The Adirondack Folk School is the only school of its kind in the country dedicated to teaching the arts, crafts and culture of this unique Adirondack region. Located in Lake Luzerne, we are situated in the southern Adirondack Park, a park of over six million acres of “forever wild” protected land. The beauty and natural abundance of this environment influenced the skilled artisans that created the pack basket, twig furniture, birch bark containers, the Adirondack chair, the guide boat and the Adirondack lean-to. These are the home furnishings, boats, and decor still found in cabins, lodges and homes today throughout the region which have helped create the unique “Adirondack Style”.  Today, our region hosts these and numerous other creative forms of expression.

The Adirondack Folk School teaches the joy of learning through hands-on experiences.  We’re a non-profit school made up of local artisans, crafts people and volunteers interested in promoting and teaching these skills in a non-competitive environment focused on the student.

Our instructors share their knowledge of crafts and trades and inspire you with their enthusiasm.  Our year-round classes range from half-day sessions to full week-long courses. We offer subjects as diverse as Adirondack chair building, twig and rustic furniture, caning, paddle making, birch bark and pine needle basketry, fly tying, snowshoeing, connecting people with nature, organic gardening, fiber arts, soap making, pottery, blacksmithing and more. During these classes you will explore your creativity through hands-on learning.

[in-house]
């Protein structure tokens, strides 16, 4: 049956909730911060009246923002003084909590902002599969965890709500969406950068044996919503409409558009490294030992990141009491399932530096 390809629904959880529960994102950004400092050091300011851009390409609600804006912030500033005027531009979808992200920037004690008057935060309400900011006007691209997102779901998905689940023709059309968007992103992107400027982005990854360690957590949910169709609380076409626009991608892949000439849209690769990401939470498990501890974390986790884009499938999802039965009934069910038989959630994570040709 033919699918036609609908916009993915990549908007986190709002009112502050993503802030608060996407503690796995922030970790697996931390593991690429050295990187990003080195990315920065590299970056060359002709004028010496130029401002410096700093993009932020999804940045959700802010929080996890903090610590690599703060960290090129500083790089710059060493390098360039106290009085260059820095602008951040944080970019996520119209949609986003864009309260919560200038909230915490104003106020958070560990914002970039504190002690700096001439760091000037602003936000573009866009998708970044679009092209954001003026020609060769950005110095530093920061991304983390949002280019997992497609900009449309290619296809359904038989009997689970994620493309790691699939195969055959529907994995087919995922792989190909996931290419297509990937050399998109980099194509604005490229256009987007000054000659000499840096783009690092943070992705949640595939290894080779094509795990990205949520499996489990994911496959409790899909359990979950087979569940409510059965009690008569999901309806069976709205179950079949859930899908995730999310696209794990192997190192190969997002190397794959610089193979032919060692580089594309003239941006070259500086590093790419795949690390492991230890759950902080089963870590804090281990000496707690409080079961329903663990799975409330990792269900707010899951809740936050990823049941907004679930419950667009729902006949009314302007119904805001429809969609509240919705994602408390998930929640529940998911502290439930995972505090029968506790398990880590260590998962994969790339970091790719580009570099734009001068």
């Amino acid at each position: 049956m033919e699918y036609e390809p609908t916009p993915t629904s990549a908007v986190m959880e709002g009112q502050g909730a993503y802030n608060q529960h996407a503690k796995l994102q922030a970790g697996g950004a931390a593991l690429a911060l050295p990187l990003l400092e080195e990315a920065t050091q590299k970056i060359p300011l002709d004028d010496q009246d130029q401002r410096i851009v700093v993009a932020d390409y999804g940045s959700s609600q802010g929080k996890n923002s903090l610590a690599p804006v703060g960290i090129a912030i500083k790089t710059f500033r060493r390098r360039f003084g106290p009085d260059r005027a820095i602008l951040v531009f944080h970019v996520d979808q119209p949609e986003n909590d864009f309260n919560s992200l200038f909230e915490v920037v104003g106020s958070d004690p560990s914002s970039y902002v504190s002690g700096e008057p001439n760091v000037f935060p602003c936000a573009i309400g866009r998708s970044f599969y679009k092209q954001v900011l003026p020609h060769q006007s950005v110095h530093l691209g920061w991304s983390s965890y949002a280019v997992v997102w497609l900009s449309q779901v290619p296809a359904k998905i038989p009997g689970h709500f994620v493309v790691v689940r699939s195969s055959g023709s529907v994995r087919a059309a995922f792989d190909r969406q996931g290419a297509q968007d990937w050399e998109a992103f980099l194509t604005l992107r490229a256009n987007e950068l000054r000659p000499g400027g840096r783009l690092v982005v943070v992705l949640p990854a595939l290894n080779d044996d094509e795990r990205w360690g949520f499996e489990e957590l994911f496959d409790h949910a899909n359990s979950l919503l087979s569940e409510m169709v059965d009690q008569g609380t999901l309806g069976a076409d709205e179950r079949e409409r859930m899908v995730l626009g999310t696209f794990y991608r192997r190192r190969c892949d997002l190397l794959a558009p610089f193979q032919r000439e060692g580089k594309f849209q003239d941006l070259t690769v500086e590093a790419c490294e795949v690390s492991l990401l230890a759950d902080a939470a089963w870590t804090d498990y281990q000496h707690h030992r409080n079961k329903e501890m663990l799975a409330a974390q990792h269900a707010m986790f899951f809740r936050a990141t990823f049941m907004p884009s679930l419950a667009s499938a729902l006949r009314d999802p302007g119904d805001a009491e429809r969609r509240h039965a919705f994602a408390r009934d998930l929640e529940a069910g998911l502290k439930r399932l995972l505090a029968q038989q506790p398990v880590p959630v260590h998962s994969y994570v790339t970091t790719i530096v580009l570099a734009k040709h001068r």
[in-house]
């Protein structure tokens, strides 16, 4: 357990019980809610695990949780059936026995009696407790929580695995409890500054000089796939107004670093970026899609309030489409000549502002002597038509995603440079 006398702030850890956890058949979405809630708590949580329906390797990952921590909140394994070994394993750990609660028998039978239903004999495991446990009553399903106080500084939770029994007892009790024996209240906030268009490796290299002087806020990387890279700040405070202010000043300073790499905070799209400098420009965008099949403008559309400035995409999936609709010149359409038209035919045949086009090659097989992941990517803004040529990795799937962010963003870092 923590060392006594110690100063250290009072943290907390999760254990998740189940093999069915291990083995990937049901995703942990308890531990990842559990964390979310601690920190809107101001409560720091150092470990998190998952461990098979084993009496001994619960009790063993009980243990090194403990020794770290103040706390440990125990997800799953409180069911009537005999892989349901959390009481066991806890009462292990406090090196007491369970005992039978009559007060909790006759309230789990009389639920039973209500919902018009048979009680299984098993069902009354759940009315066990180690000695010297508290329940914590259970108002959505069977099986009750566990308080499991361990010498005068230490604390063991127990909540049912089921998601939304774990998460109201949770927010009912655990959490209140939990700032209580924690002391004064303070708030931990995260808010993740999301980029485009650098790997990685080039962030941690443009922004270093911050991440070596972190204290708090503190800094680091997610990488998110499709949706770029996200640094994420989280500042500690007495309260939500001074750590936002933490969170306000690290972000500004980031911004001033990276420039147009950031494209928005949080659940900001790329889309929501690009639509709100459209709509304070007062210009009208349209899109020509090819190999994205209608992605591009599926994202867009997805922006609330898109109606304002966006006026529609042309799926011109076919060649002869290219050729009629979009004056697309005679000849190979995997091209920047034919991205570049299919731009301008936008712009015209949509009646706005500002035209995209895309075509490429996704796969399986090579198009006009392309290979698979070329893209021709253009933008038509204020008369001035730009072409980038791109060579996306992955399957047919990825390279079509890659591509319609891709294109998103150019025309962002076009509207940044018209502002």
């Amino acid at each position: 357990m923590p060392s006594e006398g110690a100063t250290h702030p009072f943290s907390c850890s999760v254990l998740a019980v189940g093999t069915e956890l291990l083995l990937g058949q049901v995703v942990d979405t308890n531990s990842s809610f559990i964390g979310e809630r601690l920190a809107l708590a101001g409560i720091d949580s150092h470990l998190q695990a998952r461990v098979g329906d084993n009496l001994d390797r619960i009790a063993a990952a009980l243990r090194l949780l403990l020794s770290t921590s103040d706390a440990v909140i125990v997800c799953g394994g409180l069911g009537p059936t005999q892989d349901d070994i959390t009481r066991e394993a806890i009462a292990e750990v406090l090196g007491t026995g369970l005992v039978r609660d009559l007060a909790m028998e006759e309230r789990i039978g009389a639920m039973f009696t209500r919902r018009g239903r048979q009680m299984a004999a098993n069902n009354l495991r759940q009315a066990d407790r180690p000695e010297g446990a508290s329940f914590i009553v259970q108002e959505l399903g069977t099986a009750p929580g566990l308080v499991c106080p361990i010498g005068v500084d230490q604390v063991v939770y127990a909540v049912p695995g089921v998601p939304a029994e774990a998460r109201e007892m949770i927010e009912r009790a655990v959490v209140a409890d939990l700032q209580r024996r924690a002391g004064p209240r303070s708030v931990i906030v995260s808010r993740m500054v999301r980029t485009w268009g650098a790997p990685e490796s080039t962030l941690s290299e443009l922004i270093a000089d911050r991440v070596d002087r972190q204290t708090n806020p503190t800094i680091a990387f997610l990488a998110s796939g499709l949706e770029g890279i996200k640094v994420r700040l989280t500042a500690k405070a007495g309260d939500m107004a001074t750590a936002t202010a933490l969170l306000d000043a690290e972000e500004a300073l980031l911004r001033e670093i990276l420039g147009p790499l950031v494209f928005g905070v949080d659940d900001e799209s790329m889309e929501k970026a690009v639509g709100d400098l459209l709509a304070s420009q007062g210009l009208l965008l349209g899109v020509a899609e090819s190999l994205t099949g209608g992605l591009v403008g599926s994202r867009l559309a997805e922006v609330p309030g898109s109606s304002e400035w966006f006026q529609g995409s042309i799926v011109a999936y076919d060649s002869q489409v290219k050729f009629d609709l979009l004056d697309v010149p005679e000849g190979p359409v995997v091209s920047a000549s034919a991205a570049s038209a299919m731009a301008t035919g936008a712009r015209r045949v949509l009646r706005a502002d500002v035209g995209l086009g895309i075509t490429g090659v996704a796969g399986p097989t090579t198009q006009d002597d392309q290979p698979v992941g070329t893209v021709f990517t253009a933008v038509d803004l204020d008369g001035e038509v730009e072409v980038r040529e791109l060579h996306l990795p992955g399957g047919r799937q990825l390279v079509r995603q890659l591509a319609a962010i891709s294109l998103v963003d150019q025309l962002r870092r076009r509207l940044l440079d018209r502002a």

In addition to our hands-on courses, Adirondack storytellers and musicians share the culture of the Adirondacks through demonstrations, special programs and our fireside evening gatherings.

Come take a class, attend a special evening fireside program, or just stop by and visit.

Thanks for visiting and please stop back often as we continue to grow.

Adirondack Folk School
P. O. Box 2
Lake Luzerne, NY  12846